It was bought-out for $20,000 by an independent team called the St. Louis Gunners who had been playing other independent clubs along with some NFL teams for several years already. The Reds were moved to St. Louis who retained whatever talent there was, released the rest of the squad and played the final three games as the Gunners and promptly went 1-2-0.
Even after all these years, the Reds still hold the following NFL records: Fewest Points, Season: 37 (1933); Fewest Touchdowns, Season: 3 (1933); Fewest First Downs, Season: 51 (1933); Fewest Yards Gained, Season: 1,150 (1933); Fewest Passing Attempts, Season: 102 (1933); Fewest Passes Completions, Season: 25 (1933); Fewest Touchdowns Passing, Season: 0 (1933); Highest Opponent Average Gain Rushing, Season: 6.4: (1934).
Cincinnati Bengals I
There have been three franchises who have called themselves the Cincinnati Bengals. The first club joined the second rival of the NFL to call themselves the American Football League (AFL2). This league began in 1936 and was the first home of the Cleveland Rams (now Los Angeles Rams) and the very first West Coast pro football team the Los Angeles Bulldogs. The Bulldogs are also the first pro football team to finish their season with no losses and no ties.
The league was formed with 15 cities requesting submission from men who wanted to own an NFL team but were refuted. Eight teams were formed mainly by offering existing NFL players more money although later most of these agreements were not met and the initial season ended with only six clubs still playing.
The Bengals joined the league in 1937 with a roster comprised predominately of local athletes and owned by Hal Pennington. He had owned two minor league teams called the Cincinnati Models and the Cincinnati Blades before taking the reins of the Bengals in a league designed to take on the NFL.
They went 2-3-2 in league play and 1-1 against independent teams on their schedule. There was a lack of enthusiasm locally and the team played in front of moderate crowds. This kept the club from taking on a star player who may have been a good gate attraction. Rarely did the local paper even cover the team on road trips and was barely visible for home games before or after contests. The league folded shortly after their second year as two teams did not complete their season and the Rams were admitted into the NFL. Every team suffered major financial difficulties.
Cincinnati Bengals II
For the most part, the 1937 Bengals stayed intact and became an independent pro football team after they joined a regional minor league. After two seasons, they joined the third entity that called itself the AFL in 1940. Three teams, including the second Bengals, left their minor league confines along with three new clubs to form this new rival to the NFL. Most rosters were formed by the same old habits of raiding existing NFL rosters.
Playing with mostly local talent against teams that fielded former NFL players was certainly a disadvantage for the Bengals. They finished 1-7-0, with one game being a forfeit because their injury-riddled roster could not field a team. They averaged scoring only 6.6 points per game while giving up 187 total points.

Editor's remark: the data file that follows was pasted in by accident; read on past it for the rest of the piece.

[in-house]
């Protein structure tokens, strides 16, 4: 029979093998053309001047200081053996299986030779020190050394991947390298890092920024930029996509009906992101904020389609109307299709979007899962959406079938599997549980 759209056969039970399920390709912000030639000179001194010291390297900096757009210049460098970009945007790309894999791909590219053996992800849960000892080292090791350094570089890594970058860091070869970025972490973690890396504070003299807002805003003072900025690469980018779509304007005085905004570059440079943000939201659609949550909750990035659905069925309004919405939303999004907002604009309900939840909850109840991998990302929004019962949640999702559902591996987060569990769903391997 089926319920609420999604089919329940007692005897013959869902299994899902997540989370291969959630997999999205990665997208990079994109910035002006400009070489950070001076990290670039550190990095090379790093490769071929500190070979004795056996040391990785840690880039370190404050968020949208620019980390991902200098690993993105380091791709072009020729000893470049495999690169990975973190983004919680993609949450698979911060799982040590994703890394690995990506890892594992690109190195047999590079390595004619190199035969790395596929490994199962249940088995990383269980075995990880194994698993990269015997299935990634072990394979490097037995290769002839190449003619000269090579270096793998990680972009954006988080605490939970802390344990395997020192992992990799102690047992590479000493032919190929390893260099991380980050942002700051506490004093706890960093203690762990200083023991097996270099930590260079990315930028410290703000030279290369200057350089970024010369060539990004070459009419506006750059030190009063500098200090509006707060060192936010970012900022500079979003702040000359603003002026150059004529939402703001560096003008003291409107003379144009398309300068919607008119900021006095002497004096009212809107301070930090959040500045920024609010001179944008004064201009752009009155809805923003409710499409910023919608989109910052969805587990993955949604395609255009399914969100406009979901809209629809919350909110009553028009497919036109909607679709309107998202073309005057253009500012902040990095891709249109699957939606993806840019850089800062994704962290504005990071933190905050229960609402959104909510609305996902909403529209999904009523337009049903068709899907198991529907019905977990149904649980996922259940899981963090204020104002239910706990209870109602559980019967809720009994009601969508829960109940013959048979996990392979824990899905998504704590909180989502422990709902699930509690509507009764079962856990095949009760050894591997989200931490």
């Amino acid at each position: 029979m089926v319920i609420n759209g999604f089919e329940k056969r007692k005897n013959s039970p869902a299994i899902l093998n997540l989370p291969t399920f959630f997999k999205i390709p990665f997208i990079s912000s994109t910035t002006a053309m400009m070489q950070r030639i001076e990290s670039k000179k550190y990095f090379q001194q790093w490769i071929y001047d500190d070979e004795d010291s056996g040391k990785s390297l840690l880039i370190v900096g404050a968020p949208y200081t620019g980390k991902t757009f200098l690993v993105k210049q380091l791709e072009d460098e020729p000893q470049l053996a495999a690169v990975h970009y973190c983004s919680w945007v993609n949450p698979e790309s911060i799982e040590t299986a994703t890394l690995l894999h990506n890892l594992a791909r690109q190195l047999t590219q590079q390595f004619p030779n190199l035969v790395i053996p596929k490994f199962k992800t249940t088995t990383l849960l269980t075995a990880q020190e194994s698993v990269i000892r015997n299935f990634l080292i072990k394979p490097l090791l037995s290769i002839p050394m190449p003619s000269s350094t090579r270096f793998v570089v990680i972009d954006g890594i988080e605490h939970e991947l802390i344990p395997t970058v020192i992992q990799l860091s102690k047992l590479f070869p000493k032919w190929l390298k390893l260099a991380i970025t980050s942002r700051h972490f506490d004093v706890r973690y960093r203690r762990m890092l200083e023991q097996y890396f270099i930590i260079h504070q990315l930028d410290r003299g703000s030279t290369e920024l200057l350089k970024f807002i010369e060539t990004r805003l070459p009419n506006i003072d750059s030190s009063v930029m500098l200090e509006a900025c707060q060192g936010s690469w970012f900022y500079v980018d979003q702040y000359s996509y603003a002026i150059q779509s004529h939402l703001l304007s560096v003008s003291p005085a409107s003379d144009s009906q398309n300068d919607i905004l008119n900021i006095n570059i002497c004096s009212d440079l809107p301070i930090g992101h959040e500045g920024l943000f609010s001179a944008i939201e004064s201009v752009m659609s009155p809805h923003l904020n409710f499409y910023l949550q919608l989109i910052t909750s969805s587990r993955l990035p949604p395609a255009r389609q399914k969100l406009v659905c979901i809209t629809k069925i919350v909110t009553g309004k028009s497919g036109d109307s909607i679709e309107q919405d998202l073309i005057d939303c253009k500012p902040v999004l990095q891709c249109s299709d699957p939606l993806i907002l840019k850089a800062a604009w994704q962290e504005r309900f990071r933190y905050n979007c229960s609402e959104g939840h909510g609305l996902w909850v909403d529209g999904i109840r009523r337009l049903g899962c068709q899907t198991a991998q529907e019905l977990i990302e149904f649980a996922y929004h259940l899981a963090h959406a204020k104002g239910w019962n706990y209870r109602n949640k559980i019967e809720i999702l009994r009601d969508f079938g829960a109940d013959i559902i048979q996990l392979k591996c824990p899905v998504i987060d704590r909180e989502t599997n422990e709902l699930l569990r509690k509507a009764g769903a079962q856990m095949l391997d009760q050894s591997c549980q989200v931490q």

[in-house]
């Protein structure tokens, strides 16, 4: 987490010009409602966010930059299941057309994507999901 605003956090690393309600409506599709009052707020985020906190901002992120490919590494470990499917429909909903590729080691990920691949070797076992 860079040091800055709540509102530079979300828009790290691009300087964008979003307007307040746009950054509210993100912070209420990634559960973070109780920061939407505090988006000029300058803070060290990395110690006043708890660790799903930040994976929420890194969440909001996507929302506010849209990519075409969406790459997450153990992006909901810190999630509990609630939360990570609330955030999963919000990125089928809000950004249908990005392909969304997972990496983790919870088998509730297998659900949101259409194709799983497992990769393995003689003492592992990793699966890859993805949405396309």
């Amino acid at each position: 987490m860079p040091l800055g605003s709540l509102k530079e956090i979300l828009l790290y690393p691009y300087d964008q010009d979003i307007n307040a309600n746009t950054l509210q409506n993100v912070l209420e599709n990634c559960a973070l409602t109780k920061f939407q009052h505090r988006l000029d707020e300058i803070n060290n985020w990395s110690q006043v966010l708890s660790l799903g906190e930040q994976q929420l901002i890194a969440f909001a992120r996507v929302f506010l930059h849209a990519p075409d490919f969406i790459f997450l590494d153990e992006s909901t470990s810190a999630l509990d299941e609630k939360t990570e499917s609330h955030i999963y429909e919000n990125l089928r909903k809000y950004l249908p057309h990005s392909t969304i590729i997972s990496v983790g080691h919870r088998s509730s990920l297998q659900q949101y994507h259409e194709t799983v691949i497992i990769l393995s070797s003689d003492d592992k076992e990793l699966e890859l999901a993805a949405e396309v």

After the Bengals went 1-5-2 in 1941, the league announced expansion despite relative success. When the United States became directly involved in World War II and a shortage of players was imminent in all professional sports who would join the Armed Forces overseas, the AFL3 announced a pause but never returned operations.
Cincinnati Bengals III
The final league that called itself the American Football League began in 1960 with eight franchises. When this league merged with the NFL beginning in 1970, it marked the first time a rival league did not have any clubs fold and in fact expanded by two teams. In 1967, the final rendition of the Cincinnati Bengals was born.
The Bengals were owned by former Browns legendary coach Paul Brown, an Ohio native. Brown had led the Browns to seven championships in two leagues plus had guided Ohio State to a national championship while as their head coach as well as four state championships at Massillon (Ohio) High School.
As early as 1963, Brown had inquired with the NFL about creating a new team but was told no new franchises were planned. He wanted an expansion team in another Ohio city and wished to remain in his home state. He looked at either Cincinnati (population 502,000) or Columbus (471,000).
The AFL had already expanded into Miami in 1965 and were considering adding a second expansion team. The league had a shortlist that included Atlanta, Seattle, Memphis and Cincinnati. Brown knew he wanted to coach again and make all the decisions regarding the team like he had in Cleveland. And he thought he wanted an ownership role.
After meeting with the Governor of Ohio, the AFL was very responsive to the idea of Coach Brown becoming a part of their league. But Brown thought the AFL was inferior football in regards to NFL talent. The timing was just right as both leagues announced a planned merger with every AFL team becoming a part of the new league. This appealed to Brown as he knew if he took on a new franchise in Cincinnati that in three short years he would once again become a part of the NFL landscape. He became the third largest investor of the new Bengals, their GM and head coach.
The name “Bengals” was chosen by Brown in order to provide a link to those past Bengals’ teams and professional football in Cincinnati.
Barry Shuck is a pro football historical writer and a member of the Professional Football Researcher’s Association.